The wildfires in California have created smokey conditions and poor air quality for people throughout the state. In some situations, the smoke can make it hard to breathe and can irritate your eyes, nose, and throat. In more serious situations, poor air quality can exacerbate chronic illnesses, including chronic obstructive pulmonary disease (COPD), asthma or other respiratory diseases.
Unfortunately, wildfires are becoming more common during the summer and fall seasons. Even if you are miles away from a wildfire, winds can bring smoke particles far and wide, sometimes even reaching clear across the country.
Here are some tips that may help you protect your health:
- Check air quality (AQI) levels before exercising outside. There are websites that track air quality in specific areas and can help you plan for outdoor activities, including purpleair.com or airnow.gov.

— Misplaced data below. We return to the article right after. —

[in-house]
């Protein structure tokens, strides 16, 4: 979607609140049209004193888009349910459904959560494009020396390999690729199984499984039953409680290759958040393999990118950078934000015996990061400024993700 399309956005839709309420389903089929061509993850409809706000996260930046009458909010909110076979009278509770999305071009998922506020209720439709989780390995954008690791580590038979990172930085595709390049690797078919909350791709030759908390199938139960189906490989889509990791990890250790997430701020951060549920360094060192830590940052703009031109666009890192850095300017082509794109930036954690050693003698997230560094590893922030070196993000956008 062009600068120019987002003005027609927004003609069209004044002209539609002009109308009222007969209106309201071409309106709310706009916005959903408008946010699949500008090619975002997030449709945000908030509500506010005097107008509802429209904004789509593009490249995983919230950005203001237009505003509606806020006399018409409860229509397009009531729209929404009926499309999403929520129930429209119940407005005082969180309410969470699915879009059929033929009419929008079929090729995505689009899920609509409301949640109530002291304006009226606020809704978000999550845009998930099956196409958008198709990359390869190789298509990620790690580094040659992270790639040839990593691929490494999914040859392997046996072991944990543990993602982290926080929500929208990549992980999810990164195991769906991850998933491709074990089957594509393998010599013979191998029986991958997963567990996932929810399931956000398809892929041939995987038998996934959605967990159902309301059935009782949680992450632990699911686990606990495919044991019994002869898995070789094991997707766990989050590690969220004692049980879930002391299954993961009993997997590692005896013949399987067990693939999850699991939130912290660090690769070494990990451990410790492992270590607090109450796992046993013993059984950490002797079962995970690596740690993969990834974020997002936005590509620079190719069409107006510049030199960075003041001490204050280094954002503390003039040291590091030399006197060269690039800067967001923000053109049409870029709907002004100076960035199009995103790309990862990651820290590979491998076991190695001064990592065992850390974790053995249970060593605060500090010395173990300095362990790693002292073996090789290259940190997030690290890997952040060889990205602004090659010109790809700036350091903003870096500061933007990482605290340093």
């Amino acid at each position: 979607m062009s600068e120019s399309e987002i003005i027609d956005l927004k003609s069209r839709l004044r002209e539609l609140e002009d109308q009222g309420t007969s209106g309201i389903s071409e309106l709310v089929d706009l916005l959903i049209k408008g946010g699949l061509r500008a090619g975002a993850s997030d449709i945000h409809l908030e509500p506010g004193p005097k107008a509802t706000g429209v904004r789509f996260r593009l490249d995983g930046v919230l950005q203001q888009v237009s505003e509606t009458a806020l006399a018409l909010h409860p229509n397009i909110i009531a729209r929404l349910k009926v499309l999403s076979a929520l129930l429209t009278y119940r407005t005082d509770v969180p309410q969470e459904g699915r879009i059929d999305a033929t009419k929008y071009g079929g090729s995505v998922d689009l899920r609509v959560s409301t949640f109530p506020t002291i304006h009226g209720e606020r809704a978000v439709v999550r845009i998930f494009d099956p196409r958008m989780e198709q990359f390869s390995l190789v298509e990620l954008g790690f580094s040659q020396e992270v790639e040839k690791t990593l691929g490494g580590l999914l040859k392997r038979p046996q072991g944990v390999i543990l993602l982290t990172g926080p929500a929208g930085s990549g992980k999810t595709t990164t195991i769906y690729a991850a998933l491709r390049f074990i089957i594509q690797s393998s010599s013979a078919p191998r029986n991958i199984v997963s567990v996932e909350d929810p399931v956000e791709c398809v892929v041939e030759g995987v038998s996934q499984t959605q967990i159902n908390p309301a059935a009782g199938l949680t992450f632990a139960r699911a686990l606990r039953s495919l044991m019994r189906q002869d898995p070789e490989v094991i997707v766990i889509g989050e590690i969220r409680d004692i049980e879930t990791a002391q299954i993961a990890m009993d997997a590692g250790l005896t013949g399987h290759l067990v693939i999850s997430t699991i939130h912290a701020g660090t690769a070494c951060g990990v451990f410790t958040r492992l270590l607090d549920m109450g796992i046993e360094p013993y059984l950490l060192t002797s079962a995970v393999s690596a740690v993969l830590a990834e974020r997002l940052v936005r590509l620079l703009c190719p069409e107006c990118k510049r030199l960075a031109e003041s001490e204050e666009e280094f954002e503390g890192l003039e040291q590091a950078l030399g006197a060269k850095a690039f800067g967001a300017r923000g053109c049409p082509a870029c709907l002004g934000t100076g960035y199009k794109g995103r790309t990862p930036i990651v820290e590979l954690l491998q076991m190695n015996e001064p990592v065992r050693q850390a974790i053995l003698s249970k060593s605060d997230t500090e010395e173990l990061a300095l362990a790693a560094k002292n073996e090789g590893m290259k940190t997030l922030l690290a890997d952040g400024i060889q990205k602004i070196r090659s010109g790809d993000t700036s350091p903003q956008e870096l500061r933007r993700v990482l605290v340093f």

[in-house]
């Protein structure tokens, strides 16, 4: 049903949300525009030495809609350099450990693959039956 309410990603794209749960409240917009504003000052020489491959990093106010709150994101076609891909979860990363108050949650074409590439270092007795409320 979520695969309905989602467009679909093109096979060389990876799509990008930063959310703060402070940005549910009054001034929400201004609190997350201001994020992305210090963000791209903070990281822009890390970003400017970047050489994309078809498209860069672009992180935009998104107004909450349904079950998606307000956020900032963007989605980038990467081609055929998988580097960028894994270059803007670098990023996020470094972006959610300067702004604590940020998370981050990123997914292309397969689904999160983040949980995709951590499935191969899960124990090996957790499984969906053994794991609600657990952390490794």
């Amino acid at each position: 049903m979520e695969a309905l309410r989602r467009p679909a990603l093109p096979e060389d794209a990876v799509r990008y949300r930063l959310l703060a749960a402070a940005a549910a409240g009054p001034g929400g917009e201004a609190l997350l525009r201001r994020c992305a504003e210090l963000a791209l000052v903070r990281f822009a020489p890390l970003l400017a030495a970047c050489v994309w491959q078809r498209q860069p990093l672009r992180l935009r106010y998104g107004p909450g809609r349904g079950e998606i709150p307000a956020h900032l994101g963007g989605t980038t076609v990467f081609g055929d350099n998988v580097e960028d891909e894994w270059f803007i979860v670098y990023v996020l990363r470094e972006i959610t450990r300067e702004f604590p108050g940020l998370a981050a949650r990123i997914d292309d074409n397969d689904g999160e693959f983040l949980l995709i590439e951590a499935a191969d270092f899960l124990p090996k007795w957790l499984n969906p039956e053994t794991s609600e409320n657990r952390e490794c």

- What level of AQI (Air Quality Index) is too high? 0-50 Good; 51-100 Moderate; 101-150 Unhealthy for Sensitive Groups; 151-200 Unhealthy; 201-300 Very Unhealthy; 301+ Hazardous.
- If you have to go outside, wear a NIOSH N95 mask. A surgical or cloth mask provides minimal protection for the fine particulate matter.
- If the air quality is high, stay indoors with the windows closed. Some people set up portable HEPA or MERC-13 filters to capture pollutants caused by ash and other debris caused by the fire.
- Run your air conditioner, if available, to recirculate clean air.
- Stay hydrated. Drinking water throughout the day helps to flush irritants and soothe symptoms. Keep eyes moist and clean.
- Keep activities that can cause irritation to a minimum. Don’t vacuum, burn candles, burn anything in the fireplace, or wear perfume.
- Keep extra medications or refills on hand to minimize trips outside and ensure your medical needs are being met.